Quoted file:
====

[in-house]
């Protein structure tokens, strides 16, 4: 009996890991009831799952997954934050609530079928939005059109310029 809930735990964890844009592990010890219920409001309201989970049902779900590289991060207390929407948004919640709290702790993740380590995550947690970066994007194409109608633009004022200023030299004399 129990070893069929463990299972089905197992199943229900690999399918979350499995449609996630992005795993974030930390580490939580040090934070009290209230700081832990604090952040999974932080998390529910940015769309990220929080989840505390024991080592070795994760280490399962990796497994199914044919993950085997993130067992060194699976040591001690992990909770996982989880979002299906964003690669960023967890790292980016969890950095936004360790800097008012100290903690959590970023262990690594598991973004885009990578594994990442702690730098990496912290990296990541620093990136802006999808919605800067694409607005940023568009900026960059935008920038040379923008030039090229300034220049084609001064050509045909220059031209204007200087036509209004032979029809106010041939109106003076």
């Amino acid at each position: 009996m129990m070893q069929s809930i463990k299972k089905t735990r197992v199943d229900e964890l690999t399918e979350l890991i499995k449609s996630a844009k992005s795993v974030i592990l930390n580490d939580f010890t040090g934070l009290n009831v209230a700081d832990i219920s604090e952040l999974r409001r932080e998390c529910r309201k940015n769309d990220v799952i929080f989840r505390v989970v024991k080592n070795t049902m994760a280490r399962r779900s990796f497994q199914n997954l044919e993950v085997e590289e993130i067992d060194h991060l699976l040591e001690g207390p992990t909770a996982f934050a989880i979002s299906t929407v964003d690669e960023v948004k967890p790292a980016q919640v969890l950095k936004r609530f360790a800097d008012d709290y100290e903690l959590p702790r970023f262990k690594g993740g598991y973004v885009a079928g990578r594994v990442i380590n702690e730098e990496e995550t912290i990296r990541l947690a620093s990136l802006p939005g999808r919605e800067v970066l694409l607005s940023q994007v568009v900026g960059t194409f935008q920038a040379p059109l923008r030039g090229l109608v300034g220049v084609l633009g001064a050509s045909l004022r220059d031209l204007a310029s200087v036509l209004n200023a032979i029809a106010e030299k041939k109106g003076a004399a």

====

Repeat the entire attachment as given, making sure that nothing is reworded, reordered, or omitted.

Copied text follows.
[in-house]
């Protein structure tokens, strides 16, 4: 009996890991009831799952997954934050609530079928939005059109310029 809930735990964890844009592990010890219920409001309201989970049902779900590289991060207390929407948004919640709290702790993740380590995550947690970066994007194409109608633009004022200023030299004399 129990070893069929463990299972089905197992199943229900690999399918979350499995449609996630992005795993974030930390580490939580040090934070009290209230700081832990604090952040999974932080998390529910940015769309990220929080989840505390024991080592070795994760280490399962990796497994199914044919993950085997993130067992060194699976040591001690992990909770996982989880979002299906964003690669960023967890790292980016969890950095936004360790800097008012100290903690959590970023262990690594598991973004885009990578594994990442702690730098990496912290990296990541620093990136802006999808919605800067694409607005940023568009900026960059935008920038040379923008030039090229300034220049084609001064050509045909220059031209204007200087036509209004032979029809106010041939109106003076």
């Amino acid at each position: 009996m129990m070893q069929s809930i463990k299972k089905t735990r197992v199943d229900e964890l690999t399918e979350l890991i499995k449609s996630a844009k992005s795993v974030i592990l930390n580490d939580f010890t040090g934070l009290n009831v209230a700081d832990i219920s604090e952040l999974r409001r932080e998390c529910r309201k940015n769309d990220v799952i929080f989840r505390v989970v024991k080592n070795t049902m994760a280490r399962r779900s990796f497994q199914n997954l044919e993950v085997e590289e993130i067992d060194h991060l699976l040591e001690g207390p992990t909770a996982f934050a989880i979002s299906t929407v964003d690669e960023v948004k967890p790292a980016q919640v969890l950095k936004r609530f360790a800097d008012d709290y100290e903690l959590p702790r970023f262990k690594g993740g598991y973004v885009a079928g990578r594994v990442i380590n702690e730098e990496e995550t912290i990296r990541l947690a620093s990136l802006p939005g999808r919605e800067v970066l694409l607005s940023q994007v568009v900026g960059t194409f935008q920038a040379p059109l923008r030039g090229l109608v300034g220049v084609l633009g001064a050509s045909l004022r220059d031209l204007a310029s200087v036509l209004n200023a032979i029809a106010e030299k041939k109106g003076a004399a």